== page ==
11. ENGLISH AND SCOTTISH STRONG ALE
11A. Old Ale
Malty, with complex fruity esters. Some oxidative notes are acceptable, akin to those found in port or sherry. Hop aromas not usually present, due to extended age.
Medium amber to very dark red-amber color.
Malty and usually sweet, with abundant fruity esters. The nutty malt sweetness yields to a finish that may vary from dry to somewhat sweet. Extended aging may contribute oxidative flavors similar to a fine old port or Madiera wine. Alcoholic strength should be evident, though not overwhelming.
Medium to full body; alcohol should contribute some warmth.
An ale of significant alcoholic strength, though usually not as strong or rich as barleywine. Usually tilted toward a sweeter, more malty balance.
Often regarded as winter warmers, and often released as seasonal beers.
Generous quantities of well-modified pale malt (generally English in origin, though not necessarily so), along with judicious quantities of caramel malts. Some darker examples suggest that dark malts may be appropriate, though sparingly so as to avoid roast character. Adjuncts (such as molasses or dark sugar) may also be utilized. Hop variety is not as important, as the relative balance and aging process negate much of the varietal character.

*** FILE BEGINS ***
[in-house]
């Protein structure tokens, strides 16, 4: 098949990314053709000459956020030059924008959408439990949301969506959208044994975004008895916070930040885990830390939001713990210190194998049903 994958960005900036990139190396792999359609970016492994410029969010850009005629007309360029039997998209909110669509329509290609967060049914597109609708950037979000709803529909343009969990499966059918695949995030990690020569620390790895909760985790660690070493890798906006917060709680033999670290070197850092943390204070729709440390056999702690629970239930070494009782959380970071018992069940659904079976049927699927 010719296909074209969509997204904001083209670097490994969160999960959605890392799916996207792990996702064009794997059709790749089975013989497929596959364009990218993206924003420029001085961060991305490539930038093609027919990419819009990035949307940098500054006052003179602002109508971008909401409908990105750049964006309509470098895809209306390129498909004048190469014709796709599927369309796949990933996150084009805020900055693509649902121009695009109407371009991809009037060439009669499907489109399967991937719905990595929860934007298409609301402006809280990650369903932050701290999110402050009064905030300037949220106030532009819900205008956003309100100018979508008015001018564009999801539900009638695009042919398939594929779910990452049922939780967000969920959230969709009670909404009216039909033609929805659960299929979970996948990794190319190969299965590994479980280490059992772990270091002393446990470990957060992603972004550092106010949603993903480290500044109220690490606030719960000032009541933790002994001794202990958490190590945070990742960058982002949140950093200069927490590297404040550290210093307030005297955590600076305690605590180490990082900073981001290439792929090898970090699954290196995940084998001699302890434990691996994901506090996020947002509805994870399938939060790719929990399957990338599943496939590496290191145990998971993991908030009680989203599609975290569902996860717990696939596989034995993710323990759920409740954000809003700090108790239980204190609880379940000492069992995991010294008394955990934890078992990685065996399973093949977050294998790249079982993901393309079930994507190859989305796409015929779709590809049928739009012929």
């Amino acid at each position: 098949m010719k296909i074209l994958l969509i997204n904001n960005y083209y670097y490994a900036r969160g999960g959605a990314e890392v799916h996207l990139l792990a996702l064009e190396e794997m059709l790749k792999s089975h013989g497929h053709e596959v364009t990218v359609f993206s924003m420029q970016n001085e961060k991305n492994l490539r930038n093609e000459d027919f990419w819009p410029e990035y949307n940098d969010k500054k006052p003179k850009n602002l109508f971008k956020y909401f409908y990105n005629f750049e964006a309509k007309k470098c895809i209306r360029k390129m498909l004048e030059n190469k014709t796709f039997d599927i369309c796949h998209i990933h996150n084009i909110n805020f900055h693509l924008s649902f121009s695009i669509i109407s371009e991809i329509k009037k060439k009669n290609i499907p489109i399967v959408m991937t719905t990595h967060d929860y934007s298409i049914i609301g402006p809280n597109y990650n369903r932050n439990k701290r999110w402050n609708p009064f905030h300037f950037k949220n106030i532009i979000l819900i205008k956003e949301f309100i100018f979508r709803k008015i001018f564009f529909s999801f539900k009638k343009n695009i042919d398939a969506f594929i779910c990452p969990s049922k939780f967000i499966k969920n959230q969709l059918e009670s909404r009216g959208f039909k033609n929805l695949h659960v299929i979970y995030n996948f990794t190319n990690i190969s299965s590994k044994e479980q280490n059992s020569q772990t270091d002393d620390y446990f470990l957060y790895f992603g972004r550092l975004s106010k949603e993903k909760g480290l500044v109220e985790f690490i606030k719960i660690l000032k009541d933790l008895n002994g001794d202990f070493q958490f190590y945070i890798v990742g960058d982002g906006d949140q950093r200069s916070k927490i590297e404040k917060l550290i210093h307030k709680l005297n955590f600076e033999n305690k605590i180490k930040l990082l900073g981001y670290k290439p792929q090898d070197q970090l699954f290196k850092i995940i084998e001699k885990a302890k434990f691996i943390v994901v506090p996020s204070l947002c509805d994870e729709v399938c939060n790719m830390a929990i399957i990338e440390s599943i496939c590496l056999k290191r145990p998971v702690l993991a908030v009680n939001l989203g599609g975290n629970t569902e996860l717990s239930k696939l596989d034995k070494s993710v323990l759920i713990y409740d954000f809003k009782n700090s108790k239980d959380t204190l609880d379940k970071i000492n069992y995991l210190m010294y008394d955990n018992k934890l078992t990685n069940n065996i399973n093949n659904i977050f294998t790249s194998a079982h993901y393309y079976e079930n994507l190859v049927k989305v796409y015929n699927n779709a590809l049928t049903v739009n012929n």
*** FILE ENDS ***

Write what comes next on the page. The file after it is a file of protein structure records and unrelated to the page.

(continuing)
IBUs: 30-60 FG: 1.015-1.022+
SRM: 12-16 ABV: 6-9+%
Theakston Old Peculier, Young's Winter Warmer, Marston Owd Roger.
11B. Strong Scotch Ale (Wee Heavy)
Deeply malty, with caramel apparent. Roasty or even smoky secondary aromas may also be present, adding complexity. Moderate diacetyl character is also acceptable.
Dark amber to dark brown color, often with ruby highlights.
Intensely malty with kettle caramelization apparent. Hint of roasted malt or smoky flavor may be present, as may some buttery diacetyl or nutty character. Hop flavors are low, so malt impression should be dominant.
Full-bodied, with a thick, chewy viscosity. Alcoholic warmth should also be present.
Rich and malty, reminiscent of a dessert. Complex secondary malt flavors prevent a one-dimensional impression.
Fermented at cooler temperatures than most ales, and with lower hopping rates, resulting in clean, intense malt flavors. Well suited to the region of origin, with abundant malt and cool fermentation and aging temperature. Hops, which are not native to Scotland and formerly expensive to import, were kept to a minimum.
Well-modified pale malt, with some crystal and perhaps a dash of darker malt or even roasted barley. A small proportion of smoked malt may add depth, though smoky character may also originate from the yeast. Hop presence is minimal, although English varieties are most authentic. Low-to-medium sulfate and medium carbonate/bicarbonate water is most appropriate.
IBUs: 20-40 FG: 1.019-1.025+
SRM: 10-47 ABV: 6.9-8.5+
Traquair House, MacAndrew's Scotch Ale, McEwan's Scotch Ale, Belhaven Wee Heavy, Scotch du Silly, Vermont Pub and Brewery Wee Heavy.